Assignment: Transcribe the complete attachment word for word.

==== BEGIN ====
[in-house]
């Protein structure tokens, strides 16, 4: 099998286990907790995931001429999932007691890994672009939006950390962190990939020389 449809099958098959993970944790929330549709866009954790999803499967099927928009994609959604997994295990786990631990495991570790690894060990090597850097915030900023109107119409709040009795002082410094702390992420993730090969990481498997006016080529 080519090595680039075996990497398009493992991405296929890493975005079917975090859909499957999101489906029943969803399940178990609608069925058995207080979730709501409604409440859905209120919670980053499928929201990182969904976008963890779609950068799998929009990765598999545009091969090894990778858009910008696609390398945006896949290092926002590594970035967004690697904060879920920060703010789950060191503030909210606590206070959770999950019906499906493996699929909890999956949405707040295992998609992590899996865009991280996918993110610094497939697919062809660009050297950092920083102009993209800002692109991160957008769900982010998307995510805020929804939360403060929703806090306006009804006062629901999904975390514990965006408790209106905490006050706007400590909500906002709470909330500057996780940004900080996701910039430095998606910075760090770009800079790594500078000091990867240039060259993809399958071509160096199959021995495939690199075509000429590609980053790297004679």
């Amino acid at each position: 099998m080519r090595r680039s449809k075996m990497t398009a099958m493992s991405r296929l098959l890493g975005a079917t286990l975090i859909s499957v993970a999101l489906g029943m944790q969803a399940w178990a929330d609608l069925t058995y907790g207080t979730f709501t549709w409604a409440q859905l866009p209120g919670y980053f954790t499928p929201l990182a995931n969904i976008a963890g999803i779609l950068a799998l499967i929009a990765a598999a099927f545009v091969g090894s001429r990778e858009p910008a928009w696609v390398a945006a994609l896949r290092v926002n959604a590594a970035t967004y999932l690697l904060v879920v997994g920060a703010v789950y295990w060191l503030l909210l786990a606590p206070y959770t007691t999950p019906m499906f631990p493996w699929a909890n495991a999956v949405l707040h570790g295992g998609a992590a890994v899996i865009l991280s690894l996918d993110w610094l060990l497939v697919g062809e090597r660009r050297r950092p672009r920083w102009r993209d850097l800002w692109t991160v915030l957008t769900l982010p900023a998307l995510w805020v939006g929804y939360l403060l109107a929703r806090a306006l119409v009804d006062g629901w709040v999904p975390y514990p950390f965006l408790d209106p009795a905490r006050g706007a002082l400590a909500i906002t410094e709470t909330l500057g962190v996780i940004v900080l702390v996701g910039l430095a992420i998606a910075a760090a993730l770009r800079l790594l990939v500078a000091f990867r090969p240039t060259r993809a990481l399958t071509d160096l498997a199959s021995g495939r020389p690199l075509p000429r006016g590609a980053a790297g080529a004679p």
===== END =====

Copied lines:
[in-house]
């Protein structure tokens, strides 16, 4: 099998286990907790995931001429999932007691890994672009939006950390962190990939020389 449809099958098959993970944790929330549709866009954790999803499967099927928009994609959604997994295990786990631990495991570790690894060990090597850097915030900023109107119409709040009795002082410094702390992420993730090969990481498997006016080529 080519090595680039075996990497398009493992991405296929890493975005079917975090859909499957999101489906029943969803399940178990609608069925058995207080979730709501409604409440859905209120919670980053499928929201990182969904976008963890779609950068799998929009990765598999545009091969090894990778858009910008696609390398945006896949290092926002590594970035967004690697904060879920920060703010789950060191503030909210606590206070959770999950019906499906493996699929909890999956949405707040295992998609992590899996865009991280996918993110610094497939697919062809660009050297950092920083102009993209800002692109991160957008769900982010998307995510805020929804939360403060929703806090306006009804006062629901999904975390514990965006408790209106905490006050706007400590909500906002709470909330500057996780940004900080996701910039430095998606910075760090770009800079790594500078000091990867240039060259993809399958071509160096199959021995495939690199075509000429590609980053790297004679």
């Amino acid at each position: 099998m080519r090595r680039s449809k075996m990497t398009a099958m493992s991405r296929l098959l890493g975005a079917t286990l975090i859909s499957v993970a999101l489906g029943m944790q969803a399940w178990a929330d609608l069925t058995y907790g207080t979730f709501t549709w409604a409440q859905l866009p209120g919670y980053f954790t499928p929201l990182a995931n969904i976008a963890g999803i779609l950068a799998l499967i929009a990765a598999a099927f545009v091969g090894s001429r990778e858009p910008a928009w696609v390398a945006a994609l896949r290092v926002n959604a590594a970035t967004y999932l690697l904060v879920v997994g920060a703010v789950y295990w060191l503030l909210l786990a606590p206070y959770t007691t999950p019906m499906f631990p493996w699929a909890n495991a999956v949405l707040h570790g295992g998609a992590a890994v899996i865009l991280s690894l996918d993110w610094l060990l497939v697919g062809e090597r660009r050297r950092p672009r920083w102009r993209d850097l800002w692109t991160v915030l957008t769900l982010p900023a998307l995510w805020v939006g929804y939360l403060l109107a929703r806090a306006l119409v009804d006062g629901w709040v999904p975390y514990p950390f965006l408790d209106p009795a905490r006050g706007a002082l400590a909500i906002t410094e709470t909330l500057g962190v996780i940004v900080l702390v996701g910039l430095a992420i998606a910075a760090a993730l770009r800079l790594l990939v500078a000091f990867r090969p240039t060259r993809a990481l399958t071509d160096l498997a199959s021995g495939r020389p690199l075509p000429r006016g590609a980053a790297g080529a004679p």